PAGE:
CrowdfundingPic2Increasingly, authors are adopting a hybrid career where they take contracts with traditional publishers, develop other projects through small presses and self-publish additional work. The rise of Kickstarter and other crowdfunding mechanisms to offset the risk of funding a publishing project and the advent of platforms like Patreon to pay authors to produce work have attempted to fill in some of the gaps left by big publishers, though imperfectly.

Authors today need to possess not only the skills to produce a good book, but also be savvy marketers, fearless entrepreneurs, and intrepid self-promoters. The days are long gone when an author’s job is done once the manuscript is turned in to the editor. Self-publishing can generate higher per-book pay, but it takes relentless effort for an individual author to achieve the kind of unit sales common in traditional publishing. Authors who have been in the game long enough to get rights reverted from out of print books now have the task of reformatting those books for ebook release. No one has found the magic formula.

Writing has always been considered to be an uncertain way to make a living, much like the arts and theater. I’d argue that in the long run, the net gain of ebooks, online bookselling and print on demand will work out for the best, although there’s a lot to be mourned in the lack of the stability that landing a contract with a big publisher used to provide. And until a more proven, stable business model emerges from the chaos writers and publishers are going to continue to muddle on, doing the best they can to make a living while creating the books they can’t live without.

kickstarterorderofthestick

Gail Z MartinGail Z. Martin writes epic fantasy, urban fantasy and steampunk for Solaris Books and Orbit Books. In addition to Iron and Blood, she is the author of Deadly Curiosities and the upcoming Vendetta in her urban fantasy series; The Chronicles of The Necromancer series (The Summoner, The Blood King, Dark Haven, Dark Lady’s Chosen) from Solaris Books and The Fallen Kings Cycle (The Sworn, The Dread) as well as Ice Forged, Reign of Ash, and War of Shadows in The Ascendant Kingdoms Saga from Orbit Books. Gail writes two series of ebook short stories: The Jonmarc Vahanian Adventures and the Deadly Curiosities Adventures and her work has appeared in over 20 US/UK anthologies. Check out more of her work (and blog) at AscendantKingdoms.com.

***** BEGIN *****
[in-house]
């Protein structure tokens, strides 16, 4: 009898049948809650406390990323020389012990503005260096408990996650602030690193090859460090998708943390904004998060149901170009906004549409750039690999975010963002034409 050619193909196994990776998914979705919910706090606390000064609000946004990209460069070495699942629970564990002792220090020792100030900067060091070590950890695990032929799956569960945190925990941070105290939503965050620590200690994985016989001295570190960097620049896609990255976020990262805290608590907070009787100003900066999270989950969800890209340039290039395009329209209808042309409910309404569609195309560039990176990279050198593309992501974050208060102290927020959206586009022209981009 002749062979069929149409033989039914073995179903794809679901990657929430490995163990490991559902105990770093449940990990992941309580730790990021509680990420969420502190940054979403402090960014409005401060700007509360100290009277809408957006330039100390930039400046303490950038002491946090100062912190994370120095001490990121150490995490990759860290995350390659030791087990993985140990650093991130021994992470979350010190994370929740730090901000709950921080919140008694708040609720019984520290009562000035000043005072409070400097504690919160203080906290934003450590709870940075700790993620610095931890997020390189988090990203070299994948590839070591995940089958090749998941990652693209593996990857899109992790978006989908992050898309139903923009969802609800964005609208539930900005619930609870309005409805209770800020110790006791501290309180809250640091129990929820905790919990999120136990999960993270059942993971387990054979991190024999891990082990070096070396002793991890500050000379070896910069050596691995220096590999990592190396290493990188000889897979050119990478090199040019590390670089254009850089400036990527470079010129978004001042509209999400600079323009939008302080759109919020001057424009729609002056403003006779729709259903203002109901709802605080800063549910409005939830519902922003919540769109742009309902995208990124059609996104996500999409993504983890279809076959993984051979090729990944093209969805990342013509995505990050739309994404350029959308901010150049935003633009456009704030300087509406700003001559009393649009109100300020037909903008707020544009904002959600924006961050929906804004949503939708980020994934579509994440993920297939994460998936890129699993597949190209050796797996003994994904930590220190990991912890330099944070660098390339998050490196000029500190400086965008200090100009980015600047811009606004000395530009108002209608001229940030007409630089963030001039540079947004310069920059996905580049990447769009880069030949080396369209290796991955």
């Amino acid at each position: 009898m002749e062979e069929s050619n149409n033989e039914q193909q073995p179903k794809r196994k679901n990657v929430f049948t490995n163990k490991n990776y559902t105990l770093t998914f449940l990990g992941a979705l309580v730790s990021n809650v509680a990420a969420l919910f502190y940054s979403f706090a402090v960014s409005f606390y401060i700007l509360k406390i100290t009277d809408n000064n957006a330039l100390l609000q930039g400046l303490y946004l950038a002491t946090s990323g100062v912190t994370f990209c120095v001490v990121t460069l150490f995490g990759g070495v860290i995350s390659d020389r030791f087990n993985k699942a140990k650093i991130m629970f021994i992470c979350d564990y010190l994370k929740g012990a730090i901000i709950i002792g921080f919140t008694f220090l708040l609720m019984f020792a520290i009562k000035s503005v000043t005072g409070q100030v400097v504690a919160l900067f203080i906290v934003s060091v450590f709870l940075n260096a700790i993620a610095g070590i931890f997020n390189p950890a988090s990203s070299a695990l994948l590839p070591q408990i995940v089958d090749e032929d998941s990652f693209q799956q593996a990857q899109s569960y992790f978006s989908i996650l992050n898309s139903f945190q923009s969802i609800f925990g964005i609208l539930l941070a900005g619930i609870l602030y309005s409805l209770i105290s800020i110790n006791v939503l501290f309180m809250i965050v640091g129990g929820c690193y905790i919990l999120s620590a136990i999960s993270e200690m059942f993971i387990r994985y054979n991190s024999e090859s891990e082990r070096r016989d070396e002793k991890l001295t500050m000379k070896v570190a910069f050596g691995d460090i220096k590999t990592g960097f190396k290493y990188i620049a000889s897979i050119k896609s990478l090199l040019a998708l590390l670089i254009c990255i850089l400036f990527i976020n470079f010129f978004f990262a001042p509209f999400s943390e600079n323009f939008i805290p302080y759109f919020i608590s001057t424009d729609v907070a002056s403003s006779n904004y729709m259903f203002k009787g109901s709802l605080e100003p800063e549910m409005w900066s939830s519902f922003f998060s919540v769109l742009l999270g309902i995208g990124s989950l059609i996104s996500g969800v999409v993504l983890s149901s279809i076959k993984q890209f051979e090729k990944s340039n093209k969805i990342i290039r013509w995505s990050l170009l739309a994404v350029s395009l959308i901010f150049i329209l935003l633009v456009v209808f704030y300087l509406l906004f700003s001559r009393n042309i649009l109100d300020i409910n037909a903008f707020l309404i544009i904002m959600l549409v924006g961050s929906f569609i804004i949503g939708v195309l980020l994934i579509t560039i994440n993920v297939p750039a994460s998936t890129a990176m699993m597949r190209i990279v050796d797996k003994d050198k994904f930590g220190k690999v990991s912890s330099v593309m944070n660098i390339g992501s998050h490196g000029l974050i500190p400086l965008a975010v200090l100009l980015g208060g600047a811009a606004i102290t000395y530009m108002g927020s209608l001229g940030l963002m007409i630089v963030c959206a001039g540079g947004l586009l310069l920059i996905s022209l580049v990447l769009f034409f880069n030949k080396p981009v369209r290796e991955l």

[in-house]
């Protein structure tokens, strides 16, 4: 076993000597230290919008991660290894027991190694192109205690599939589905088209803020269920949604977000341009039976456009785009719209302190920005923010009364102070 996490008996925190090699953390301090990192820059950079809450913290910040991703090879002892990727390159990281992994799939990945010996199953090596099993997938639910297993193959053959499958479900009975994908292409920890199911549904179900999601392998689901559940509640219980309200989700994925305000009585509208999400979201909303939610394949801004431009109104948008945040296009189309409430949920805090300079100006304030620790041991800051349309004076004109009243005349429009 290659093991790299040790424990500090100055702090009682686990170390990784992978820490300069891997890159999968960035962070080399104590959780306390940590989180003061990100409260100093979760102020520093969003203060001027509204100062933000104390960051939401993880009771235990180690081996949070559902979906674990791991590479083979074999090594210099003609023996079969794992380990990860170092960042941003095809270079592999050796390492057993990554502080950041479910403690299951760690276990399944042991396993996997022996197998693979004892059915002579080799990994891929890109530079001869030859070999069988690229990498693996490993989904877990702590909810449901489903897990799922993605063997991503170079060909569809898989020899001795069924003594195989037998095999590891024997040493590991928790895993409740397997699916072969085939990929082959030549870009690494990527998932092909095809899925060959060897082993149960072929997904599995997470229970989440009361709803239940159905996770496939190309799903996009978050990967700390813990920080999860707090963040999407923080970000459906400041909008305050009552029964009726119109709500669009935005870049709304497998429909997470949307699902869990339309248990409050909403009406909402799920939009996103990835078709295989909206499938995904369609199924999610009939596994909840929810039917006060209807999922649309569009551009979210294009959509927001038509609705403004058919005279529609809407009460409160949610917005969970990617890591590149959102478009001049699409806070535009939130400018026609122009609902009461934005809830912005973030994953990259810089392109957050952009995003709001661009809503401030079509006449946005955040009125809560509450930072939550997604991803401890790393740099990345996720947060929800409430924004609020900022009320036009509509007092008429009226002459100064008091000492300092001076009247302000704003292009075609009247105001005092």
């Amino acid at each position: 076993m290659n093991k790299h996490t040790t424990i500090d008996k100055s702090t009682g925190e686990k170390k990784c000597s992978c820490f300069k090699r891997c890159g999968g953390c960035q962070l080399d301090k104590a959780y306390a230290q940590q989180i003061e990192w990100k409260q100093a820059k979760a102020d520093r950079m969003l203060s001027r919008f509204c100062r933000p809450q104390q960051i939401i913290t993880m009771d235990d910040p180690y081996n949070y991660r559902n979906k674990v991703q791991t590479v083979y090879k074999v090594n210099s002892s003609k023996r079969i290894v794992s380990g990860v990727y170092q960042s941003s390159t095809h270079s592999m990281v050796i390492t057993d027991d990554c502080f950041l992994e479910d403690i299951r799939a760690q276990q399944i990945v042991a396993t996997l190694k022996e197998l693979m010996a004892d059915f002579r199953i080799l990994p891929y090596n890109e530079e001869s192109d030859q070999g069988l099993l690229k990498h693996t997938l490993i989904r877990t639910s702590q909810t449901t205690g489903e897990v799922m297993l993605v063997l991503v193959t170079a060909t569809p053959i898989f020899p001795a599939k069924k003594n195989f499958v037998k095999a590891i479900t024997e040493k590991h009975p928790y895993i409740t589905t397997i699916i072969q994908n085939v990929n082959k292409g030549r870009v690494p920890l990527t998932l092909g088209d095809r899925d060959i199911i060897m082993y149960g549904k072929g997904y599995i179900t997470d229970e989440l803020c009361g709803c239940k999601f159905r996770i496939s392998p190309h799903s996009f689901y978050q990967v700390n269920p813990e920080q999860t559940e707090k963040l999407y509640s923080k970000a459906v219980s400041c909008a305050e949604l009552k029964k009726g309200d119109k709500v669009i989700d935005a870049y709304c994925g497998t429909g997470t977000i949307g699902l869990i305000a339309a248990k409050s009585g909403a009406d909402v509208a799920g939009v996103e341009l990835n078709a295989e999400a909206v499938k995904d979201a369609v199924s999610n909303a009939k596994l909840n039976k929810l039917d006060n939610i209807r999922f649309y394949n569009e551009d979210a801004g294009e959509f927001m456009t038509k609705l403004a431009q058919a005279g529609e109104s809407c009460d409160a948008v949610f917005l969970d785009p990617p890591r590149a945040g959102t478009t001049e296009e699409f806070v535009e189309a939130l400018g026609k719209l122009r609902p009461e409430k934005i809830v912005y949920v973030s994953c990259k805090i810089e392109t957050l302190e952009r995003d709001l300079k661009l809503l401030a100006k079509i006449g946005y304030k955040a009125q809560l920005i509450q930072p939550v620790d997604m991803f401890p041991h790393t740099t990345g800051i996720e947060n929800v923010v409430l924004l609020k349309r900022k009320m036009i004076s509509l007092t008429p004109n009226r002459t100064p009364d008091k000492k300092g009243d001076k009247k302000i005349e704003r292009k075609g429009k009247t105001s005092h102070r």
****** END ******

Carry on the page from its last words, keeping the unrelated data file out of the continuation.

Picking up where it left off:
larry-n-martinLarry N. Martin fell in love with fantasy and science fiction when he was a teenager. After a twenty-five year career in Corporate America, Larry started working full-time with his wife, author Gail Z. Martin and discovered that he had a knack for storytelling, plotting and character development, as well as being a darn fine editor. Iron and Blood is their first official collaboration. On the rare occasions when Larry isn’t working on book-related things, he enjoys pottery, cooking and reading.

 

 

 

Find them at www.JakeDesmet.com, on Twitter @GailZMartin or @LNMartinauthor, on Facebook.com/WinterKingdoms, at DisquietingVisions.com blog and GhostInTheMachinePodcast.com, on Goodreads https://www.goodreads.com/GailZMartin free excerpts, Wattpad http://wattpad.com/GailZMartin.

 

 

 

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Guest (Re)Post: Anthony Dobranski – Posture for #writers

For a decade now, I have worked at a standing desk: first on boxes and books piled on a seated desk, then on hasty constructs made from scrap lumber. Now I stand at a custom-built desk, my bare feet on a thick gel mat. There is an obvious and immediate ergonomic benefit for any computer user* — straighter back, continuously engaged body, deeper and easier breathing. I also believe it helps my prose.

Most writing advice goes to helping your plot or consolidating characters, to making things more identifiable. No one ever suggests posture as a tool for writers, the way it is for musicians and actors, so, let me.

Writers play a lot of roles in their heads, and it helps to stand while acting them out. If I want to write a sexy dance, or the discomfort of injury, or a shallow-breathed panic, the freedom of movement gives me more freedom to imagine, to act and to feel.

Writers tend to like cafes, as a balance against the solitude of writing. I wonder if the ability to study other people casually, their looks and movement and ways of being, without the distraction of, say, a film narrative, doesn’t play a role. But cafes are often distracting too.